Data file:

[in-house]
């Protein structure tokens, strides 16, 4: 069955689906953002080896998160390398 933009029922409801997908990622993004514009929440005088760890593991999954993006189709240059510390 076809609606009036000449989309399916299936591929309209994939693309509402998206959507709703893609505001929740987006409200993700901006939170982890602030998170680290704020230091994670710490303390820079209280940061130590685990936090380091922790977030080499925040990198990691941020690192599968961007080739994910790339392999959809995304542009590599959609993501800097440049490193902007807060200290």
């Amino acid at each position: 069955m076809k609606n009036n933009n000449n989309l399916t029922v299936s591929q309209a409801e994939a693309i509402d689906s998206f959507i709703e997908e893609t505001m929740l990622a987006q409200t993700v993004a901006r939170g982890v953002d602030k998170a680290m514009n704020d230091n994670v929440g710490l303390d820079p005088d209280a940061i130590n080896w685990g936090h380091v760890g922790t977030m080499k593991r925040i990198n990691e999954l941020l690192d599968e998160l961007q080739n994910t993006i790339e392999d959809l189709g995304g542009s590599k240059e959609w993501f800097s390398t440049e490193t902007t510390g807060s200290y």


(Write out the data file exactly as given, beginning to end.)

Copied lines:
[in-house]
């Protein structure tokens, strides 16, 4: 069955689906953002080896998160390398 933009029922409801997908990622993004514009929440005088760890593991999954993006189709240059510390 076809609606009036000449989309399916299936591929309209994939693309509402998206959507709703893609505001929740987006409200993700901006939170982890602030998170680290704020230091994670710490303390820079209280940061130590685990936090380091922790977030080499925040990198990691941020690192599968961007080739994910790339392999959809995304542009590599959609993501800097440049490193902007807060200290």
């Amino acid at each position: 069955m076809k609606n009036n933009n000449n989309l399916t029922v299936s591929q309209a409801e994939a693309i509402d689906s998206f959507i709703e997908e893609t505001m929740l990622a987006q409200t993700v993004a901006r939170g982890v953002d602030k998170a680290m514009n704020d230091n994670v929440g710490l303390d820079p005088d209280a940061i130590n080896w685990g936090h380091v760890g922790t977030m080499k593991r925040i990198n990691e999954l941020l690192d599968e998160l961007q080739n994910t993006i790339e392999d959809l189709g995304g542009s590599k240059e959609w993501f800097s390398t440049e490193t902007t510390g807060s200290y």